RESETTING THE TABLE:
CREAKING OPEN THE DOORS
The path forward for restaurants and bars around the South, indeed across the country, has been anything but linear during the COVID-19 pandemic. After enduring months of government-mandated closures and periods of limping along while depending on carryout or delivery models, many restaurants were finally granted a bit of a reprieve as states allowed them to reopen their dining rooms at limited capacity.
The results of these developments have been spotty, and with little true guidance from government or health authorities, restaurateurs have been forced to figure many things out on the fly. Balancing the need for revenue with the safety of their staff and patrons has added another layer of stress to the industry, not to mention the desire to offer the sort of hospitality that is at the core of each restaurateur’s very being. We talked to four chef-owners from Tennessee, North Carolina, Georgia, and Kentucky to see how they are handling the transition back to in-house dining, from how their businesses are living up to projections and what they wish they knew in March that they do now, to their benchmarks for getting back to “normal.” Here are their stories:
opened a second act on her career after years traveling the world as a flight attendant. After graduating as the valedictorian of her culinary class at the Art Institute of Atlanta, she worked her way around the city, taking catering gigs and popularizing her brand of global soul food at her own restaurants. Her most recent venture has been Twisted Soul Cookhouse and Pours, voted among Atlanta’s best new restaurants when it opened in 2016. After decades of success and experience, even VanTrece was surprised by the obstacles that the pandemic presented.
“It’s been a rollercoaster, as you can imagine,” she recalls. “We made the early decision on our own to close the first week of March before it was mandated. We were seeing that this wasn’t going to work safely and that we needed to re-evaluate. We reopened within a week to provide meals for laid off industry workers and healthcare workers. Then we instituted a ‘pay what you can’ model to feed members of the community. I just wanted to cook for people who needed it more than people who could pay for it.”
Generous local companies like Mercedes Benz pitched in to help defray the costs of feeding 300 meals per month for frontline workers, while at the same time VanTrece looked at ways to expand her revenue. She explains, “I had another business concept about six years prior, a sort of carryout chicken concept with farm-to-table vegetables. I thought that might be the most viable thing to do out of this space during the pandemic, and we ran with that for about a month and a half.”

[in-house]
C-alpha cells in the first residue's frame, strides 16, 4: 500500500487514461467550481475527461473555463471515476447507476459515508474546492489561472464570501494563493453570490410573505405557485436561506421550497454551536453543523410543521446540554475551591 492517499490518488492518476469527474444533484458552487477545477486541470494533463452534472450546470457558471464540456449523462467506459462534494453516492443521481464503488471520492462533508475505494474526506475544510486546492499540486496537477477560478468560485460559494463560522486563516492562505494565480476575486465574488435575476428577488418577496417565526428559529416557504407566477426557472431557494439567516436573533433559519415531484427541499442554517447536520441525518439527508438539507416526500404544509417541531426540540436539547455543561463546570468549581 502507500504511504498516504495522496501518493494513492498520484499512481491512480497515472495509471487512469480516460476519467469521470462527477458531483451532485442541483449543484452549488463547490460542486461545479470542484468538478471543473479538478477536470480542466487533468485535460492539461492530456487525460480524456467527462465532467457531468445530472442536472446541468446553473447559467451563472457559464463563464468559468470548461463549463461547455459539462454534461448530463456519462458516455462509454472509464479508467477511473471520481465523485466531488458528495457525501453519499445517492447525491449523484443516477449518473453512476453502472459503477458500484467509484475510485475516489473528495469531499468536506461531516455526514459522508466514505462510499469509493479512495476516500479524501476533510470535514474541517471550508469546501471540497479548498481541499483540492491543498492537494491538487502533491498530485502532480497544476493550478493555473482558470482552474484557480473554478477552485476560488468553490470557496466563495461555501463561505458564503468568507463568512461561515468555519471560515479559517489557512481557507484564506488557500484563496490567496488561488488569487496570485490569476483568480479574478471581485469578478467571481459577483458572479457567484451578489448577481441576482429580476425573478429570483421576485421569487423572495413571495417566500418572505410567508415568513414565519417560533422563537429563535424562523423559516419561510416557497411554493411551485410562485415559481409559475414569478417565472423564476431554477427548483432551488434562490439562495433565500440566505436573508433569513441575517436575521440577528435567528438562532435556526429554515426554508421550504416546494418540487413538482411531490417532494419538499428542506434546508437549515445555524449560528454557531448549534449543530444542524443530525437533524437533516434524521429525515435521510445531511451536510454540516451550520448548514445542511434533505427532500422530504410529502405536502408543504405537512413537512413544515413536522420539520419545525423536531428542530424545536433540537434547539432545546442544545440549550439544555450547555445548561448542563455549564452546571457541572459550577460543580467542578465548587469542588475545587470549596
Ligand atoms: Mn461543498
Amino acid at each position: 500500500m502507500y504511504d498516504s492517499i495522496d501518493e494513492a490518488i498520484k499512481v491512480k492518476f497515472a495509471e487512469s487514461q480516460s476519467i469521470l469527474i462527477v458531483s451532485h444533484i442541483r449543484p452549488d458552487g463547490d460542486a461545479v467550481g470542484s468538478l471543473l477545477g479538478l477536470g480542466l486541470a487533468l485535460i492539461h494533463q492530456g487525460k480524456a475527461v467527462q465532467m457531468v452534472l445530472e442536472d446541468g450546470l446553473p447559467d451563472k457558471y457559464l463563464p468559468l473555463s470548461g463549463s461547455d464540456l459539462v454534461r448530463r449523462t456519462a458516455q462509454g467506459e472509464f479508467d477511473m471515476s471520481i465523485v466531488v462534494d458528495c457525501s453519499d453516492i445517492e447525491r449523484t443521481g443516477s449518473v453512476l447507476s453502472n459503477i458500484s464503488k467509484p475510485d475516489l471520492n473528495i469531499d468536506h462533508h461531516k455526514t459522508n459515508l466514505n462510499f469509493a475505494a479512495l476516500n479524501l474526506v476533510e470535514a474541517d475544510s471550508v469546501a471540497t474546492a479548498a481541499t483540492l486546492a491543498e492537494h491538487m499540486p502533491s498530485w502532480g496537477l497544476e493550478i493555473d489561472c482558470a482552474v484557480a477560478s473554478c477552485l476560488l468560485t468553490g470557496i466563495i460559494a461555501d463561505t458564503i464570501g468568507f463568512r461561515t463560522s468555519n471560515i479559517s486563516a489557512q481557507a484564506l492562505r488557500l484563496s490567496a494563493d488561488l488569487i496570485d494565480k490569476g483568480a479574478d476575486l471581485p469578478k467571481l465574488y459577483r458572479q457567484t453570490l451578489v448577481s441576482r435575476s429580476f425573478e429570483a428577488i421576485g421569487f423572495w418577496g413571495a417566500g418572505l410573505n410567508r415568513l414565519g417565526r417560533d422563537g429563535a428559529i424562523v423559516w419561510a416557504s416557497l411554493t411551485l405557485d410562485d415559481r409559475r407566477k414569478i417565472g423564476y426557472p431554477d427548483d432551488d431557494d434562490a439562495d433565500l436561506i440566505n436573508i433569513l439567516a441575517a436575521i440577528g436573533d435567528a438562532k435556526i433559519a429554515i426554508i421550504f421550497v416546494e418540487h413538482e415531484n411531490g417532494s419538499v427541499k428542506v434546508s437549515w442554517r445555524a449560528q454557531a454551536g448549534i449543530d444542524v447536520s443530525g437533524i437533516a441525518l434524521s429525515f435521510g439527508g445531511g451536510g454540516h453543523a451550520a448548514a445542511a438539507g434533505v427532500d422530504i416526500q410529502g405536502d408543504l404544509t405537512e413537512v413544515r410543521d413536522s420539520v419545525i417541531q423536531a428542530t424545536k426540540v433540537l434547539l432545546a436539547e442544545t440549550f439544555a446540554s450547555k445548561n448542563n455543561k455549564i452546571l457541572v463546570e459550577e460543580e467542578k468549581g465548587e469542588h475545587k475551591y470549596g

Then, the riots and protests began. Atlanta rose up to demand social justice in the wake of the death of George Floyd, and VanTrece realized that there were more important things than trying to eke out a living serving chicken to go. She relates, “We immediately felt the need to do something positive for the community, to provide the space where black customers could walk into proudly and see someone representing their food and culture. We closed during the protests and decided to reopen and reinstate the Twisted Soul menu on Juneteenth. That was a very important date to us, and we were determined to recognize it.”
Since returning in dining room service, the results have been quite positive both monetarily and, more importantly, symbolically. The chef shares, “Sales are better than what they were with anything else we had tried previously. Even with only half our seats available, we are only off about 20% from our pre-COVID numbers and climbing. We brought back most of our staff and even had to hire some new employees.”
Support also came in the form of a grant from the James Beard Foundation that VanTrece used to make improvements to her restaurant, specifically changes to upgrade staff and guest safety including cubicle-like plexiglass barriers surrounding tables and a UV air filtration system for the entire space. VanTrece describes another amazing display of community support, recounting, “A local restaurant got looted during the protests, and someone started a GoFundMe for him. He received quite a bit of money and split it up among black-owned businesses. Then we shared some of what we got from that with other businesses to pay it forward.”
As the number of COVID-19 infections continues to rise at an alarming rate in Georgia and many other states, VanTrece has kept a close eye on the numbers as she makes future plans, despite all the safety improvements she has already made to her business. “The expense of safety is there,” she explains, “the gloves, the masks, all our silverware roll ups go into plastic, and I got to thinking ‘How much plastic are we using?’ We know we’re probably wreaking havoc on the environment, so now we’re looking for recyclables. Flexibility is key.”
She continues, “I’m in no rush to move any quicker. We’re not paying all our bills, but we’re giving ourselves a chance. From the very beginning of this in March we realized that we were going to be left to figure this out on our own. There’s no book written to tell you how to get through a pandemic, and we all realized that we’re on our own. I think a little bit clearer now, and I’m getting better at being proactive rather than reactive. I’ve finally realized ‘ain’t nobody gonna help you, girl!’”
Resetting the Table: Creaking Open the Doors
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- by Erin Byers Murray